Loading ...
Sorry, an error occurred while loading the content.
 

RE: [Authentic_SCA] Re: Subliminal suggestions Learning How to Make Gloves

Expand Messages
  • Jeff Gedney
    ... As I suspected, for this I thank thee. Thou dost me overmuche honour with thy comments, both in my confirmaytion, and in thy addresse. from what I have
    Message 1 of 15 , Apr 1, 2002
      > No, Sir, you are not wrong. The buffcoat appears around 1615 or so but
      > takes 20 years to become commonplace. Even the Swedes, who were
      > known for
      > their buffcoats did not seriously adopt them until 1635 or so.
      > They were
      > also primarily a cavary armour and a proper one would be
      > somewhat unwealdy
      > on foot.
      > The buffcoat was of ox-hide, oil tanned, generally with fish oil, and in
      > the neighborhood of 1/4 inch thick, sometimes more. Those large skirts
      > would do an excellent job of protecting the thighs on horseback,
      > but could
      > fly out like unsecured tassets on the ground and draw you off
      > balance. While a coat may have been more flexible than a breast
      > and back,
      > it may not have been that much lighter, depending on the armour. It was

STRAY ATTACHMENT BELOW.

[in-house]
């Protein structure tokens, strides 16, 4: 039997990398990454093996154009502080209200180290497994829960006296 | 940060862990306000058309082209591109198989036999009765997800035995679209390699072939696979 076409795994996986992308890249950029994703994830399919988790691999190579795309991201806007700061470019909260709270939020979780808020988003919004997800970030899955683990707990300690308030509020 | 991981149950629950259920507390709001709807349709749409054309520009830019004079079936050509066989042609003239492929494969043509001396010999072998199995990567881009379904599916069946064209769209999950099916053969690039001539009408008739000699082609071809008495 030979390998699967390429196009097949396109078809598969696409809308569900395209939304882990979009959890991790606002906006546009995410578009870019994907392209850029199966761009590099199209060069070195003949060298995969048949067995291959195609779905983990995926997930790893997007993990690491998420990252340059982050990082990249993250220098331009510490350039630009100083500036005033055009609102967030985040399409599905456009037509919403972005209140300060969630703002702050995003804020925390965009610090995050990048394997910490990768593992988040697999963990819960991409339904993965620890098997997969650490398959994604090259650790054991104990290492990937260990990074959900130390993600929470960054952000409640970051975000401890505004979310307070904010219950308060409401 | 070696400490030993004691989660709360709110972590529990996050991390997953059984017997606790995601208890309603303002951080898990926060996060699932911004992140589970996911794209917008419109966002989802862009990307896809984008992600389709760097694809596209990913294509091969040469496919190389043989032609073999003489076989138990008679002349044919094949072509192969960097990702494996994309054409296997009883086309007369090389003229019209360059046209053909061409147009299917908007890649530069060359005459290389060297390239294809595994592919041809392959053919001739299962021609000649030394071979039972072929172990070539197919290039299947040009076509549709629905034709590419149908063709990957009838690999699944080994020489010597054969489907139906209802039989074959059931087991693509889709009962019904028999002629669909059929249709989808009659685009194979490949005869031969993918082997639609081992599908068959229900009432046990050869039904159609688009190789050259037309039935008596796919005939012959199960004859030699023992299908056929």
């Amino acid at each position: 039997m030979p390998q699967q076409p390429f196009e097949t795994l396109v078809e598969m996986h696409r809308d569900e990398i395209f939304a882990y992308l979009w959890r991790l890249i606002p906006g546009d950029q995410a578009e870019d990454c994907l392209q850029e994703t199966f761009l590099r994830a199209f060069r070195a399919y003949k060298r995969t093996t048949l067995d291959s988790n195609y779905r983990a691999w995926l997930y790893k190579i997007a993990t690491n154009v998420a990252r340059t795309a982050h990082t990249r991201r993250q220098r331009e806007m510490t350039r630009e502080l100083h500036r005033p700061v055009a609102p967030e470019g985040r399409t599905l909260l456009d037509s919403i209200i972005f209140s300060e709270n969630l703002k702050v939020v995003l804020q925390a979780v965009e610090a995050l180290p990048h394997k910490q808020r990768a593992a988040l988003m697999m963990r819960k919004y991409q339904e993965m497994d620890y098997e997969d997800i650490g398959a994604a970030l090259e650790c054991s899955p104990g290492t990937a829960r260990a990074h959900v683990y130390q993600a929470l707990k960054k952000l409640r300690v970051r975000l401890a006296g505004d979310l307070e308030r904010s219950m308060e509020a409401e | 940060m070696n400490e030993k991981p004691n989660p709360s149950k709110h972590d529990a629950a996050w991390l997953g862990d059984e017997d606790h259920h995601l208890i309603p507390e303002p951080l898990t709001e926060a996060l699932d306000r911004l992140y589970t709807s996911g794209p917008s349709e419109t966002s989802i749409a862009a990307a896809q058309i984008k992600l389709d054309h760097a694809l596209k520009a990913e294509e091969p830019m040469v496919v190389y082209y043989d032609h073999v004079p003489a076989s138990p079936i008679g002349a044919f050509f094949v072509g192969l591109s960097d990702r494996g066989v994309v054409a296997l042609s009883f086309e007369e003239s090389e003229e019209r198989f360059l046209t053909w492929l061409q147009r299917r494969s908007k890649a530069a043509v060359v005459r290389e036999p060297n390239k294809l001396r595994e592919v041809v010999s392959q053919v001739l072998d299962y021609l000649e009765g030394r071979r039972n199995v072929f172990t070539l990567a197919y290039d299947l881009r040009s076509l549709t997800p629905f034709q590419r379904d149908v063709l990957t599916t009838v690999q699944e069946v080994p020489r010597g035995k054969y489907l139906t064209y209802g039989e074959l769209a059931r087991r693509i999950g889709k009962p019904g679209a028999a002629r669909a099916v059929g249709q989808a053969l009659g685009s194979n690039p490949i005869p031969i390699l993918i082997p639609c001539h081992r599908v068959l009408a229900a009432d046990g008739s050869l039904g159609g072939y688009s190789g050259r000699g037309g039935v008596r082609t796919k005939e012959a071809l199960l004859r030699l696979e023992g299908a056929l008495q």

> known for soaking up water like a sponge and then taking a week to dry
      > out. Master Luke Knowlton can attest to that, having actually
      > made one of
      > period weight and tannage. Then we went to battle in the
      > rain.......... Damn thing was three to four times it's weight when wet
      > and had all the style and flexibility of a wet rag.
      >
      > The references in period seem to be more of leather jerkins or
      > jacks made
      > of leather. I have never seen the word 'buffcoat' used in a
      > primary source
      > prior to 1600.

      As I suspected, for this I thank thee.
      Thou dost me overmuche honour with thy comments, both in my confirmaytion,
      and in thy addresse.
      from what I have seen of such coates they seem onerous, indeed, and the
      armes painfully inflexible. Should I have need, I shal stay with a coate of
      maille, or a leather doublette.
      Fortunately I am but a simple merchantman, and by Grace of God, have little
      need of feats of armes. Which is moste mete, as I am growen fat handling
      money, and as I accostom to balance my registers, I am less accostome to the
      balance of mine rapier. This is a lacke I shall remedy, a little, perhaps,
      but skill at armes is the result of a constante discipline, and I have not
      the time for this dsicipline, for the bankers and venturerers are hungrier
      for their returns than a Irish is for Aquavitae. I fearre that I shall never
      be so greate a complimente to a regiment than our good Hawkins. Perhaps it
      is enough that I benefit the realme by taking goode English wool and
      worsteds to France, and bring back that whych is common there, and less so
      here.

      Elias Gedney

      ++++++++++++++++++++++++++++++++++++++++++++
      Love is like a boomerang, It only comes back to you if you throw it really
      hard.
      ++++++++++++++++++++++++++++++++++++++++++++
    Your message has been successfully submitted and would be delivered to recipients shortly.